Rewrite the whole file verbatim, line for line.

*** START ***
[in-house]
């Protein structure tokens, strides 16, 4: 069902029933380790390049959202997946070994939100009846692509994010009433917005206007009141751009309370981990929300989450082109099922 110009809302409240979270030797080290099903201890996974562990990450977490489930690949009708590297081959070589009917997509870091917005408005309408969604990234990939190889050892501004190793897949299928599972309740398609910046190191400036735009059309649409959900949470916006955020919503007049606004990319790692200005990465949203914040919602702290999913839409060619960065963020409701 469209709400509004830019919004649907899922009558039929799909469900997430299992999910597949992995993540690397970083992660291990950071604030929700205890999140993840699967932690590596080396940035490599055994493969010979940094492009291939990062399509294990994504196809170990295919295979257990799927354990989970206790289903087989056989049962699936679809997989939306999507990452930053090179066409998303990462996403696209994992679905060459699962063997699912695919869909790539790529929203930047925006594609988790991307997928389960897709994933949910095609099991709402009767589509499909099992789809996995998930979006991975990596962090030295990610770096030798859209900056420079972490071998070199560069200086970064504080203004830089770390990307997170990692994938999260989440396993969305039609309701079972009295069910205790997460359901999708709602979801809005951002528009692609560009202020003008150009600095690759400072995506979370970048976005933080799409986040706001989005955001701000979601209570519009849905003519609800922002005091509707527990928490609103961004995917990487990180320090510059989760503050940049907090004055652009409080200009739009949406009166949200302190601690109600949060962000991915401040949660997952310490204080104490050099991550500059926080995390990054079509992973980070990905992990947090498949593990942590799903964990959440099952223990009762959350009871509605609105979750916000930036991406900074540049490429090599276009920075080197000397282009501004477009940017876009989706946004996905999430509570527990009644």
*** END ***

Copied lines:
[in-house]
């Protein structure tokens, strides 16, 4: 069902029933380790390049959202997946070994939100009846692509994010009433917005206007009141751009309370981990929300989450082109099922 110009809302409240979270030797080290099903201890996974562990990450977490489930690949009708590297081959070589009917997509870091917005408005309408969604990234990939190889050892501004190793897949299928599972309740398609910046190191400036735009059309649409959900949470916006955020919503007049606004990319790692200005990465949203914040919602702290999913839409060619960065963020409701 469209709400509004830019919004649907899922009558039929799909469900997430299992999910597949992995993540690397970083992660291990950071604030929700205890999140993840699967932690590596080396940035490599055994493969010979940094492009291939990062399509294990994504196809170990295919295979257990799927354990989970206790289903087989056989049962699936679809997989939306999507990452930053090179066409998303990462996403696209994992679905060459699962063997699912695919869909790539790529929203930047925006594609988790991307997928389960897709994933949910095609099991709402009767589509499909099992789809996995998930979006991975990596962090030295990610770096030798859209900056420079972490071998070199560069200086970064504080203004830089770390990307997170990692994938999260989440396993969305039609309701079972009295069910205790997460359901999708709602979801809005951002528009692609560009202020003008150009600095690759400072995506979370970048976005933080799409986040706001989005955001701000979601209570519009849905003519609800922002005091509707527990928490609103961004995917990487990180320090510059989760503050940049907090004055652009409080200009739009949406009166949200302190601690109600949060962000991915401040949660997952310490204080104490050099991550500059926080995390990054079509992973980070990905992990947090498949593990942590799903964990959440099952223990009762959350009871509605609105979750916000930036991406900074540049490429090599276009920075080197000397282009501004477009940017876009989706946004996905999430509570527990009644």